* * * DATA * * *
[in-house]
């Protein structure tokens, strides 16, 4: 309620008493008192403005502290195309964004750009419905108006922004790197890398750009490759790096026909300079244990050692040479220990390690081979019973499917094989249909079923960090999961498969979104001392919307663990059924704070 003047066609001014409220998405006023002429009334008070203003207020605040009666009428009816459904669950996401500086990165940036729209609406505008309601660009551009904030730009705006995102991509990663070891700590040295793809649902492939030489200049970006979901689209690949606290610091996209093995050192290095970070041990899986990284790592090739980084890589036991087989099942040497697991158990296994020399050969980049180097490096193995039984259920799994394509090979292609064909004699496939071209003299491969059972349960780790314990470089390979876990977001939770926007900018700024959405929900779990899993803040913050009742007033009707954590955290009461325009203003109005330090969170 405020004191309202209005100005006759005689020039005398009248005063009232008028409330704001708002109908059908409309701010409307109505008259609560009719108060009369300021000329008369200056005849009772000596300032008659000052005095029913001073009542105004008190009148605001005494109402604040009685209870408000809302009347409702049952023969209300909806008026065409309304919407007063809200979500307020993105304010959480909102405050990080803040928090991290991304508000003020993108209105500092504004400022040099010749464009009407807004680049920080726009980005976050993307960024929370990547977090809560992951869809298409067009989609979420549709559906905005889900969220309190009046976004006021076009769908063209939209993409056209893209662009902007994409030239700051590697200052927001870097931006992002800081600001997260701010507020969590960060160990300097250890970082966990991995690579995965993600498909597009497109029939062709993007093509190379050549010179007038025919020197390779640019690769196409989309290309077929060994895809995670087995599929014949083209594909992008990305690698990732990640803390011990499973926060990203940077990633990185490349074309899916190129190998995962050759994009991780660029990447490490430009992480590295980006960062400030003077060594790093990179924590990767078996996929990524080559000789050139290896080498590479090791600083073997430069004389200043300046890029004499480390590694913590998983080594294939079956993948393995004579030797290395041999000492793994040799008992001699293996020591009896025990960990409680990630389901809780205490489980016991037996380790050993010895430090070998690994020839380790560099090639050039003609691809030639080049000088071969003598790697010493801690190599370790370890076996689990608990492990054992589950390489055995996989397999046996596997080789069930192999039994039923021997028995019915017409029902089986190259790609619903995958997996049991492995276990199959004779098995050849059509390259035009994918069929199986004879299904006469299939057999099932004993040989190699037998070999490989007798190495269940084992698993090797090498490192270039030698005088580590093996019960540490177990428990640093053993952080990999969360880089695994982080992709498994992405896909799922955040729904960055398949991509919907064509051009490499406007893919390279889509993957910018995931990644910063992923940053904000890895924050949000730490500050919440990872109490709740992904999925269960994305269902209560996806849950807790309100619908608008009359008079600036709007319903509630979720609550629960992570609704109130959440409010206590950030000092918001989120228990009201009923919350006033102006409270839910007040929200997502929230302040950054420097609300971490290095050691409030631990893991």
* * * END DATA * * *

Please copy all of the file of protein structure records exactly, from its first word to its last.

[in-house]
């Protein structure tokens, strides 16, 4: 309620008493008192403005502290195309964004750009419905108006922004790197890398750009490759790096026909300079244990050692040479220990390690081979019973499917094989249909079923960090999961498969979104001392919307663990059924704070 003047066609001014409220998405006023002429009334008070203003207020605040009666009428009816459904669950996401500086990165940036729209609406505008309601660009551009904030730009705006995102991509990663070891700590040295793809649902492939030489200049970006979901689209690949606290610091996209093995050192290095970070041990899986990284790592090739980084890589036991087989099942040497697991158990296994020399050969980049180097490096193995039984259920799994394509090979292609064909004699496939071209003299491969059972349960780790314990470089390979876990977001939770926007900018700024959405929900779990899993803040913050009742007033009707954590955290009461325009203003109005330090969170 405020004191309202209005100005006759005689020039005398009248005063009232008028409330704001708002109908059908409309701010409307109505008259609560009719108060009369300021000329008369200056005849009772000596300032008659000052005095029913001073009542105004008190009148605001005494109402604040009685209870408000809302009347409702049952023969209300909806008026065409309304919407007063809200979500307020993105304010959480909102405050990080803040928090991290991304508000003020993108209105500092504004400022040099010749464009009407807004680049920080726009980005976050993307960024929370990547977090809560992951869809298409067009989609979420549709559906905005889900969220309190009046976004006021076009769908063209939209993409056209893209662009902007994409030239700051590697200052927001870097931006992002800081600001997260701010507020969590960060160990300097250890970082966990991995690579995965993600498909597009497109029939062709993007093509190379050549010179007038025919020197390779640019690769196409989309290309077929060994895809995670087995599929014949083209594909992008990305690698990732990640803390011990499973926060990203940077990633990185490349074309899916190129190998995962050759994009991780660029990447490490430009992480590295980006960062400030003077060594790093990179924590990767078996996929990524080559000789050139290896080498590479090791600083073997430069004389200043300046890029004499480390590694913590998983080594294939079956993948393995004579030797290395041999000492793994040799008992001699293996020591009896025990960990409680990630389901809780205490489980016991037996380790050993010895430090070998690994020839380790560099090639050039003609691809030639080049000088071969003598790697010493801690190599370790370890076996689990608990492990054992589950390489055995996989397999046996596997080789069930192999039994039923021997028995019915017409029902089986190259790609619903995958997996049991492995276990199959004779098995050849059509390259035009994918069929199986004879299904006469299939057999099932004993040989190699037998070999490989007798190495269940084992698993090797090498490192270039030698005088580590093996019960540490177990428990640093053993952080990999969360880089695994982080992709498994992405896909799922955040729904960055398949991509919907064509051009490499406007893919390279889509993957910018995931990644910063992923940053904000890895924050949000730490500050919440990872109490709740992904999925269960994305269902209560996806849950807790309100619908608008009359008079600036709007319903509630979720609550629960992570609704109130959440409010206590950030000092918001989120228990009201009923919350006033102006409270839910007040929200997502929230302040950054420097609300971490290095050691409030631990893991």